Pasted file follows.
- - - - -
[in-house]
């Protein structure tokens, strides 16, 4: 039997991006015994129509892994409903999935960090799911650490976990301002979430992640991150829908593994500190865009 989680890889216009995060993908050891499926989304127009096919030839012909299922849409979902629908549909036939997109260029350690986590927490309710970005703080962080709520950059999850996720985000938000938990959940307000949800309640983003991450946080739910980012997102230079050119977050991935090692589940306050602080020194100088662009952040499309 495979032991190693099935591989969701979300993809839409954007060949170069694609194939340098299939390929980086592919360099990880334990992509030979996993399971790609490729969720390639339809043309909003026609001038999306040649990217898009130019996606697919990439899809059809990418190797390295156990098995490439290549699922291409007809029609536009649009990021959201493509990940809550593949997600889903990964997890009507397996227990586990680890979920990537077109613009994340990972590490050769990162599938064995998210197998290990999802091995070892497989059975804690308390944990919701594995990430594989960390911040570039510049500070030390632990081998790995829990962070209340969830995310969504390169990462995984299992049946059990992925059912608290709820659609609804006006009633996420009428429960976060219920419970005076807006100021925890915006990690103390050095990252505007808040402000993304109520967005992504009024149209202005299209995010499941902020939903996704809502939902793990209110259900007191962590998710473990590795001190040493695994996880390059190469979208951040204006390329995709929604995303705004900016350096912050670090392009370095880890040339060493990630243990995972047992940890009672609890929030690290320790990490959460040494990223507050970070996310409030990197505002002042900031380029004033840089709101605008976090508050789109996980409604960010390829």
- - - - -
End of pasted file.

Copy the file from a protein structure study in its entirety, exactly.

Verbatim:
[in-house]
């Protein structure tokens, strides 16, 4: 039997991006015994129509892994409903999935960090799911650490976990301002979430992640991150829908593994500190865009 989680890889216009995060993908050891499926989304127009096919030839012909299922849409979902629908549909036939997109260029350690986590927490309710970005703080962080709520950059999850996720985000938000938990959940307000949800309640983003991450946080739910980012997102230079050119977050991935090692589940306050602080020194100088662009952040499309 495979032991190693099935591989969701979300993809839409954007060949170069694609194939340098299939390929980086592919360099990880334990992509030979996993399971790609490729969720390639339809043309909003026609001038999306040649990217898009130019996606697919990439899809059809990418190797390295156990098995490439290549699922291409007809029609536009649009990021959201493509990940809550593949997600889903990964997890009507397996227990586990680890979920990537077109613009994340990972590490050769990162599938064995998210197998290990999802091995070892497989059975804690308390944990919701594995990430594989960390911040570039510049500070030390632990081998790995829990962070209340969830995310969504390169990462995984299992049946059990992925059912608290709820659609609804006006009633996420009428429960976060219920419970005076807006100021925890915006990690103390050095990252505007808040402000993304109520967005992504009024149209202005299209995010499941902020939903996704809502939902793990209110259900007191962590998710473990590795001190040493695994996880390059190469979208951040204006390329995709929604995303705004900016350096912050670090392009370095880890040339060493990630243990995972047992940890009672609890929030690290320790990490959460040494990223507050970070996310409030990197505002002042900031380029004033840089709101605008976090508050789109996980409604960010390829």